Photo: PRBThe custom of marrying off adolescent girls is on the
decline in developing countries, but millions of girls remain at risk,
according to a new report by the Population
Reference Bureau
.

The PRB is a US non-government organisation that works in
closely with the UN and other population groups, as well as aid organisations
and reproductive health groups, so it is not an easy task to sort out
population control interests from human rights issues in this campaign against
child brides. Nevertheless, the figures they present are disturbing.

In the last decade, 58 million young women in developing
countries—one in three—have been married before the age of 18, many against
their will and in violation of international laws and conventions on women’s
rights. Even more disturbing, according to new figures, one in nine girls, or
15 million, have been forced into marriage between the ages of 10 and 14.3 With
limited education and economic opportunities, child brides are often condemned
to a life of poverty, social isolation, and powerlessness, infringing on their
human rights, health, and well-being.

PRB says that “to meet goals related to poverty, education,
gender equality, maternal and child health, and HIV and AIDS, nations and
communities must put an end to child marriage.”

If we add “recognising the human dignity of women and girls”
it will give us a filter for discerning the right means for attaining those
goals.

We also need to define “child marriage”. While marriage
before the age of 18 is by no means desirable, girls of 15 to 18 years of age
are in a different category to younger girls, who better fit the definition of
child.

In some countries child brides are more common, and there
are differences within countries, especially between cities and rural areas. In
the Amhara region of Ethiopia half of all girls are married before their 15th
birthday and, according to a study of two districts, 14 per cent before they
were aged 10. In Nepal, 7 per cent of girls are married by age 10 and 40 per
cent by age 15. Mali, Bangladesh and some states of India also have rates of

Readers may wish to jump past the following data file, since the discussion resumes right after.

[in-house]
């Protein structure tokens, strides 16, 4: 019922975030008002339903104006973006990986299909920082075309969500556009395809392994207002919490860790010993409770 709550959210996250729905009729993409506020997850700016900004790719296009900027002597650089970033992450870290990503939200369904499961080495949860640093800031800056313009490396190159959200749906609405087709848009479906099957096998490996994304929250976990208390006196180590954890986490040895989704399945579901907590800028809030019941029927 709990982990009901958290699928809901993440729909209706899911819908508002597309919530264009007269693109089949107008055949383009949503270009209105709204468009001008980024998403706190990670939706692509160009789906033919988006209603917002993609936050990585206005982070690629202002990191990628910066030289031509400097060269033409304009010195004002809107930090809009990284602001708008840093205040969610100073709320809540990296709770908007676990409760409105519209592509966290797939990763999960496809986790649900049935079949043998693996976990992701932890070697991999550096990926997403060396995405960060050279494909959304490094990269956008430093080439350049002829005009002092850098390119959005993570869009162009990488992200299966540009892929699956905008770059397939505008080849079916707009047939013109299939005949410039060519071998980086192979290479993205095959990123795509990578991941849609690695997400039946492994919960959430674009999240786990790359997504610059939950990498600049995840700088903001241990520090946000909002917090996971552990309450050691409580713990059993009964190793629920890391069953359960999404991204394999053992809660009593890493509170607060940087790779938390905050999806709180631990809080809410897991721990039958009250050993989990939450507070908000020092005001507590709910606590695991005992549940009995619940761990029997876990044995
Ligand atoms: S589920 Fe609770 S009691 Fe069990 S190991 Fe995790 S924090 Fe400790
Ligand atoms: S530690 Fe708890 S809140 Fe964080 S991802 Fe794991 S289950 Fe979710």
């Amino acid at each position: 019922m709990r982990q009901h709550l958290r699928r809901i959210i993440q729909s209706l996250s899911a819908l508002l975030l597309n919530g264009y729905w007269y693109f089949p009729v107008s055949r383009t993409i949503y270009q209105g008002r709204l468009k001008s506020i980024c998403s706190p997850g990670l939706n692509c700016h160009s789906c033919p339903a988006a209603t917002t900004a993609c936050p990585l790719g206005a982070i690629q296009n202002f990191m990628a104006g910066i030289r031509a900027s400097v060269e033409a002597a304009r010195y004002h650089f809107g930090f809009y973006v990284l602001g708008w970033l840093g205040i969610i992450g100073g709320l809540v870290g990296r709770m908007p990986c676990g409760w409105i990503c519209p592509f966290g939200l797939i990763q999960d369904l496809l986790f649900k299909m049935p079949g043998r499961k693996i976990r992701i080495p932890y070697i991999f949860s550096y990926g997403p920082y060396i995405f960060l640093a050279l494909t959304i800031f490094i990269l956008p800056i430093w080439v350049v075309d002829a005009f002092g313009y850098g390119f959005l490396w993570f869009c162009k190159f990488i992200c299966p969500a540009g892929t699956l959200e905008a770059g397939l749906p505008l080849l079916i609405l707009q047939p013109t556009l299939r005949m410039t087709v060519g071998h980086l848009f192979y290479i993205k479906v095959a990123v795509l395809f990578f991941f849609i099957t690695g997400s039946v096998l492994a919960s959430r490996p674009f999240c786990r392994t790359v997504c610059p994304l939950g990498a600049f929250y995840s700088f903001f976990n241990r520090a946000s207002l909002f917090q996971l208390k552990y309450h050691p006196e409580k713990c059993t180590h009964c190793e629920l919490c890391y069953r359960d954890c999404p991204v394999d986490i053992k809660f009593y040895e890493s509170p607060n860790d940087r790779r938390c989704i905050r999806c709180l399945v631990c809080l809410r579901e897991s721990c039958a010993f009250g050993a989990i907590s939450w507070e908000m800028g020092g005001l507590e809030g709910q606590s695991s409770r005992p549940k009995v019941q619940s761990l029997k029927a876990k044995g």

early adolescent marriage at around20 per cent.

Risk factors for child marriage are predictable: poverty,
lack of education opportunities, the lure of a bride price. Also:

Parents may worry that if they do not marry their
daughters according to local expectations, they will be unable to marry them at
all. They may also believe that marriage will ensure their daughters’ safety by
preventing premarital sex and out-of-wedlock pregnancy. And traditional
cultural norms of older men marrying young, virginal girls to prove their masculinity
continue to drive this behavior. These factors must all be taken into account
in developing interventions that work to end child marriage and its devastating
outcomes.

The practice is patently harmful:

Child marriage undermines nearly every Millennium
Development Goal; it is an obstacle to eradicating poverty, achieving universal
primary education, promoting gender equality, improving maternal and child
health, and reducing HIV and AIDS. Child marriage also infringes on the
rights of women and children by denying them access to an education, good
health, and freedom. These rights are spelled out in international agreements such
as the Convention on the Elimination on All Forms of Discrimination Against
Women (CEDAW) and the UN Convention on the Rights of the Child (CRC).

The PRB report details some of the benefits of delaying
marriage: protection of maternal and child health, reducing the risk of HIV and
AIDS, improving reproductive health and wellbeing, education and economic
opportunities. Examples of programmes aimed at reducing child marriage and
changing attitudes to it are given. These cover informing girls about their
right to free consent to marriage; lessons on HIV, STIs and contraceptive use;
awareness-raising among parents, teachers and community leaders of the
importance of education for girls; creating more educational opportunities for
girls; schemes for generating income for girls; and use of the mass media to
change community norms.

A list of priorities for policies and programmes begins with
enforcing “existing laws that increase the age of marriage to 18 for girls and
boys and develop more stringent penalties for parents who arrange for their
children to be married.” Another item reads:

Address the needs of
very young adolescent girls.
Research and policies need a greater focus on
10-to-14-yearold girls, an extremely vulnerable group. While many developing countries
have promoted girls’ education, health policies are almost nonexistent for this
age group. Priorities for policy change include integrating adolescent
reproductive health in national health policies, developing benchmarks for
adolescent well-being, and recognizing the rights of young girls to receive health
information and services. These policies also need to be reinforced with
training of health providers to ensure adolescent girls can access and use
health services.

The familiar “reproductive health” language in this
paragraph clearly points to providing contraception — and probably abortion by
legal means or otherwise — for these extremely vulnerable young girls, an aim
that sits oddly with the insistence on 18 as the age of marriage.

If it is so important that they do not marry, why not make
it equally clear to their communities that girls and boys should abstain from
sex? Why muddy the waters by teaching them that it is only the consequences of
sex that matter, not uncommitted sex itself?

Difficult to do? One of the priorities on the list is changing community
norms about child marriage. Surely the most important part of that is changing
attitudes to child sex.

Carolyn Moynihan

Carolyn Moynihan is the former deputy editor of MercatorNet